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Humpty Dumpty Egged On?

Posted by Dan Draney on May 1, 2005

Our recent post about Humpty Dumpty’s successful lawsuit in Omaha, Humpty Dumpty Wins Big, prompted this comment from Steve Donohue:

My question has always been: where is it ever said that humpty dumpty is an egg? It doesn’t say so in the rhyme, but he’s always depicted as such. But I’m happy to hear that, egg or not, he’s doing quite well for himself.

Clearly, this is a fertile area of ovology. Indeed, the actor in the Omaha World Herald photographs is clearly oviform, but where is the support for this notion? Moreover, as Mr. Lyons says, “The question is: Did he fall or was he pushed? And who was behind the Grassy Knoll?” To deal with these questions ab ovo we return to Mother Goose herself:

Humpty Dumpty sat on a wall,
Humpty Dumpty had a great fall.
All the king’s horses, and all the king’s men,
Couldn’t put Humpty together again.

The illustration in our Mother Goose volume suggests he is ovularian. However, there’s nothing in the original text to suggest any oviod nature to Mr. Dumpty at all.

You may recall that Lewis Carroll’s Alice encountered Mr. Dumpty in her journey Through the Looking Glass. So let’s go ask Alice:

“HOWEVER, the egg only got larger and larger, and more and more human: when she had come within a few yards of it, she saw that it had eyes and a nose and mouth; and, when she had come close to it, she saw clearly that it was HUMPTY DUMPTY himself. `It can’t be anybody else!’ she said to herself. `I’m as certain of it, as if his name were written all over his face!’

It might have been written a hundred times, easily, on that enormous face. Humpty Dumpty was sitting, with his legs crossed like a Turk, on the top of a high wall — such a narrow one that Alice quite wondered how he could keep his balance — and, as his eyes were steadily fixed in the opposite direction, and he didn’t take the least notice of her, she thought he must be a stuffed figure, after all.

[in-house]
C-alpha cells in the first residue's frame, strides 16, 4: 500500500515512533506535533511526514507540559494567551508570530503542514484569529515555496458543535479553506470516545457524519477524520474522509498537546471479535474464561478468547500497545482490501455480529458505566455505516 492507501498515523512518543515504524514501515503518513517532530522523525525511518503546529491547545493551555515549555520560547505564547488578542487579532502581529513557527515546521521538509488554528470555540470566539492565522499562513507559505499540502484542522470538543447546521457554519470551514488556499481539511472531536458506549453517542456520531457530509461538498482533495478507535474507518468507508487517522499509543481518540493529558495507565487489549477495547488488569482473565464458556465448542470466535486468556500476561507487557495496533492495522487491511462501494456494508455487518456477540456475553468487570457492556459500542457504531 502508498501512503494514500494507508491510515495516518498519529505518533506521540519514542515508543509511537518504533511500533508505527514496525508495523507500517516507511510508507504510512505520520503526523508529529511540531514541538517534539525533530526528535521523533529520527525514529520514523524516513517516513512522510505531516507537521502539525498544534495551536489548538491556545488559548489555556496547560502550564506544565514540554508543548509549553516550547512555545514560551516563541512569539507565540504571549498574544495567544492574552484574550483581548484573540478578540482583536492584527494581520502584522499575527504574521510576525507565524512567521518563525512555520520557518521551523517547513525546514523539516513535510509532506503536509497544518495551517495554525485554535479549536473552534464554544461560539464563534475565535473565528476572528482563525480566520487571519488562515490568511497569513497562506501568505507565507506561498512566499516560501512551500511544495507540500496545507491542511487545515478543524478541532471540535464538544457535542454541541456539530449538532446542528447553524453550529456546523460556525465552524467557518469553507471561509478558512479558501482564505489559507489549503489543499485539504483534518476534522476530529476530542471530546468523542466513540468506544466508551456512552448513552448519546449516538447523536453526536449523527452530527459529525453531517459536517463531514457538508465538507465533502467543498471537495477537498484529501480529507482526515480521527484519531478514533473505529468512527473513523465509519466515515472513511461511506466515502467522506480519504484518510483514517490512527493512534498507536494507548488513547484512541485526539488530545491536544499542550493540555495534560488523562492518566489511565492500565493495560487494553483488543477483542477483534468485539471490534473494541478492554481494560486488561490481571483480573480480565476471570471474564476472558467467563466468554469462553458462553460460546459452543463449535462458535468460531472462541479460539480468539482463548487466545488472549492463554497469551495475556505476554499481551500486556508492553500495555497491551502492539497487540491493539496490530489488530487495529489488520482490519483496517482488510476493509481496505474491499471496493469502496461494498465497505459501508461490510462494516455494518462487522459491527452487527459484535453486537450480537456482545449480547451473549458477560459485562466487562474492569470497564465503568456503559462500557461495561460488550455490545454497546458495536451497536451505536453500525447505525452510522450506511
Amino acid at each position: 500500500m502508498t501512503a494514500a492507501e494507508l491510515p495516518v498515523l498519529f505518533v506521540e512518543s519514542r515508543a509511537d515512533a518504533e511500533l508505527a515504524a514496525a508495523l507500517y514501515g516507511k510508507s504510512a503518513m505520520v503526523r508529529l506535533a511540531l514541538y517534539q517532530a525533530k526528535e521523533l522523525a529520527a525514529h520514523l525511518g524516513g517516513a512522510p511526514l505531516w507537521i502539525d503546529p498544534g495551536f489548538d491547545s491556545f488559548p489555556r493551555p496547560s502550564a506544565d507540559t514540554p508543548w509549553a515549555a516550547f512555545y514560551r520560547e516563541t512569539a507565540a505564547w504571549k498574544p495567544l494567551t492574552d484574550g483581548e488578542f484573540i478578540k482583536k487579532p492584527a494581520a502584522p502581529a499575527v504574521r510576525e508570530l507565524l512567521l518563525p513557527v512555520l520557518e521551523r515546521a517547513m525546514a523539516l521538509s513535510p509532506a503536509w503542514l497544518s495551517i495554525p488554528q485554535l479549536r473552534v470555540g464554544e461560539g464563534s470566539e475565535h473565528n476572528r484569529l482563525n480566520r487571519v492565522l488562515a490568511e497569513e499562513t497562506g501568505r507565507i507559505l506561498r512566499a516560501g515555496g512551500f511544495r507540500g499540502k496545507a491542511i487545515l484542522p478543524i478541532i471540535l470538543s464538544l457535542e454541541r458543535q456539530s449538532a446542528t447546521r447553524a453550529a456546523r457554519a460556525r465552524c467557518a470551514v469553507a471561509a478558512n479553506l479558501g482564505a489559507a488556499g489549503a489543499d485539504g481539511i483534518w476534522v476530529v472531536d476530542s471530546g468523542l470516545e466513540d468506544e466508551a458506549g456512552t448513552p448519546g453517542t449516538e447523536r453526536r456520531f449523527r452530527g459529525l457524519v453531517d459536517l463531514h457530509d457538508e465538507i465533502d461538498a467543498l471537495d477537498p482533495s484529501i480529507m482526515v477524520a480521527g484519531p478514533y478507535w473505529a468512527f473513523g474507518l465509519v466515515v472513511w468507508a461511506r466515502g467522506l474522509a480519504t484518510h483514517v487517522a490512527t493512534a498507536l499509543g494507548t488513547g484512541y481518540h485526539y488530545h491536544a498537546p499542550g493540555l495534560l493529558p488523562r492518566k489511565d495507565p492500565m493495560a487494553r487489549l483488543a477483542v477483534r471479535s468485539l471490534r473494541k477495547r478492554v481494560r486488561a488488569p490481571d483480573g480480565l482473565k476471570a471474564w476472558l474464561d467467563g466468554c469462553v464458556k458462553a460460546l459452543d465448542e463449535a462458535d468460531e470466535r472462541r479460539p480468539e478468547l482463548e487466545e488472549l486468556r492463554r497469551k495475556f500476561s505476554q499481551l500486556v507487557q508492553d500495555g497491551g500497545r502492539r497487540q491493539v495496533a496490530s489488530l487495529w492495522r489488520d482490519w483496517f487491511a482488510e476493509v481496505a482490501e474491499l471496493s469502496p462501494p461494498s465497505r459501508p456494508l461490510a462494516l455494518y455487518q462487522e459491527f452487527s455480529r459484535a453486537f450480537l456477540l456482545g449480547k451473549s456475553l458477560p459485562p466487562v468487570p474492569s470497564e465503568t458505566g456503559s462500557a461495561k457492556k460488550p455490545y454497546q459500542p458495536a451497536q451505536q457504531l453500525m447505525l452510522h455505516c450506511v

`And how exactly like an egg he is!’ she said aloud, standing with her hands ready to catch him, for she was every moment expecting him to fall.

`It’s very provoking,’ Humpty Dumpty said after a long silence, looking away from Alice as he spoke, `to be called an egg — very!’

`I said you looked like an egg, Sir,’ Alice gently explained. `And some eggs are very pretty, you know,’ she added, hoping to turn her remark into a sort of compliment.”

So, according to Alice, Humpty Dumpty looks quite ovularian, but is insulted by allusions to this. It’s not clear what sort of descriptor he would prefer, “ovo-hominid” perhaps?

But can we rely on Alice’s report? The Mother Goose account predates Alice by several hundred years. How can Dumpty have survived all that time? Even if we assume ovo-hominids to have much longer lifespans than humans, there is the issue of his “great fall.” It certainly seems to be a fatal accident from the Goose account.

As it turns out, there are alternate theories which assert that Mr. Dumpty was not even a sentient creature: